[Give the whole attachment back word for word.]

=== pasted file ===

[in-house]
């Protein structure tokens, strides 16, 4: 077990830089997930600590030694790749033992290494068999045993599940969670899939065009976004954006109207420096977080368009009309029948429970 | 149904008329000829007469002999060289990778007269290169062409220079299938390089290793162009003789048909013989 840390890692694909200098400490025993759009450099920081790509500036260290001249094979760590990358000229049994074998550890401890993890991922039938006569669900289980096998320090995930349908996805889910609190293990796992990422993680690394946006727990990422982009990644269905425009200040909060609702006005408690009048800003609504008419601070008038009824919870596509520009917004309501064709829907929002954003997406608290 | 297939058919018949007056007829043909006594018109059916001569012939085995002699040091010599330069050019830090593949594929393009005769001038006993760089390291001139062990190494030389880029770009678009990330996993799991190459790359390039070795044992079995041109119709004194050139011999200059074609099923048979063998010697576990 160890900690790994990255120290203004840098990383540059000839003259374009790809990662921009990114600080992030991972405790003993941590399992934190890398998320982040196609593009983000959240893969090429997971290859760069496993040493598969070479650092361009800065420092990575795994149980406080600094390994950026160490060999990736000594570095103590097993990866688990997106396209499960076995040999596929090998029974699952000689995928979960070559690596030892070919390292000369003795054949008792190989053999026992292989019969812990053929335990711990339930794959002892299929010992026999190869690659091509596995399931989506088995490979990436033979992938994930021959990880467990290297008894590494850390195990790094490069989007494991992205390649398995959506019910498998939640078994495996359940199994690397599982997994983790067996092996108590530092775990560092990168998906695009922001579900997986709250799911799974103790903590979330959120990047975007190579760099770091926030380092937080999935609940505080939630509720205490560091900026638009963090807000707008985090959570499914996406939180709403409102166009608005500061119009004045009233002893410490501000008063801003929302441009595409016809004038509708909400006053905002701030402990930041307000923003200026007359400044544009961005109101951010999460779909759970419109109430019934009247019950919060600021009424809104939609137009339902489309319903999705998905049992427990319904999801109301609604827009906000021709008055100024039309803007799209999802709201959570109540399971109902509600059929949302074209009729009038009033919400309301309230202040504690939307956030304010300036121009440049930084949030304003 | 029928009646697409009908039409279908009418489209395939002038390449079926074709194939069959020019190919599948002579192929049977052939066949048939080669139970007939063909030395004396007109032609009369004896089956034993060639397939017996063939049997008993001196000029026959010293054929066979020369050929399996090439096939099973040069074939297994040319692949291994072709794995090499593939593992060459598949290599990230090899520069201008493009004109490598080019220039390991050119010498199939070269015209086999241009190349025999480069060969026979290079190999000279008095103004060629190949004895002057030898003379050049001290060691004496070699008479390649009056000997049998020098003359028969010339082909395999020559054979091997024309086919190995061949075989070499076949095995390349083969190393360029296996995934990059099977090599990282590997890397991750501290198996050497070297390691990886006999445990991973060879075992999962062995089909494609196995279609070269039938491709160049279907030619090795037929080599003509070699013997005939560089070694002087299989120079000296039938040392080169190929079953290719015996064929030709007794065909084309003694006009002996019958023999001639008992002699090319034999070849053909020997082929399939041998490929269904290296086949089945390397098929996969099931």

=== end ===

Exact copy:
[in-house]
């Protein structure tokens, strides 16, 4: 077990830089997930600590030694790749033992290494068999045993599940969670899939065009976004954006109207420096977080368009009309029948429970 | 149904008329000829007469002999060289990778007269290169062409220079299938390089290793162009003789048909013989 840390890692694909200098400490025993759009450099920081790509500036260290001249094979760590990358000229049994074998550890401890993890991922039938006569669900289980096998320090995930349908996805889910609190293990796992990422993680690394946006727990990422982009990644269905425009200040909060609702006005408690009048800003609504008419601070008038009824919870596509520009917004309501064709829907929002954003997406608290 | 297939058919018949007056007829043909006594018109059916001569012939085995002699040091010599330069050019830090593949594929393009005769001038006993760089390291001139062990190494030389880029770009678009990330996993799991190459790359390039070795044992079995041109119709004194050139011999200059074609099923048979063998010697576990 160890900690790994990255120290203004840098990383540059000839003259374009790809990662921009990114600080992030991972405790003993941590399992934190890398998320982040196609593009983000959240893969090429997971290859760069496993040493598969070479650092361009800065420092990575795994149980406080600094390994950026160490060999990736000594570095103590097993990866688990997106396209499960076995040999596929090998029974699952000689995928979960070559690596030892070919390292000369003795054949008792190989053999026992292989019969812990053929335990711990339930794959002892299929010992026999190869690659091509596995399931989506088995490979990436033979992938994930021959990880467990290297008894590494850390195990790094490069989007494991992205390649398995959506019910498998939640078994495996359940199994690397599982997994983790067996092996108590530092775990560092990168998906695009922001579900997986709250799911799974103790903590979330959120990047975007190579760099770091926030380092937080999935609940505080939630509720205490560091900026638009963090807000707008985090959570499914996406939180709403409102166009608005500061119009004045009233002893410490501000008063801003929302441009595409016809004038509708909400006053905002701030402990930041307000923003200026007359400044544009961005109101951010999460779909759970419109109430019934009247019950919060600021009424809104939609137009339902489309319903999705998905049992427990319904999801109301609604827009906000021709008055100024039309803007799209999802709201959570109540399971109902509600059929949302074209009729009038009033919400309301309230202040504690939307956030304010300036121009440049930084949030304003 | 029928009646697409009908039409279908009418489209395939002038390449079926074709194939069959020019190919599948002579192929049977052939066949048939080669139970007939063909030395004396007109032609009369004896089956034993060639397939017996063939049997008993001196000029026959010293054929066979020369050929399996090439096939099973040069074939297994040319692949291994072709794995090499593939593992060459598949290599990230090899520069201008493009004109490598080019220039390991050119010498199939070269015209086999241009190349025999480069060969026979290079190999000279008095103004060629190949004895002057030898003379050049001290060691004496070699008479390649009056000997049998020098003359028969010339082909395999020559054979091997024309086919190995061949075989070499076949095995390349083969190393360029296996995934990059099977090599990282590997890397991750501290198996050497070297390691990886006999445990991973060879075992999962062995089909494609196995279609070269039938491709160049279907030619090795037929080599003509070699013997005939560089070694002087299989120079000296039938040392080169190929079953290719015996064929030709007794065909084309003694006009002996019958023999001639008992002699090319034999070849053909020997082929399939041998490929269904290296086949089945390397098929996969099931």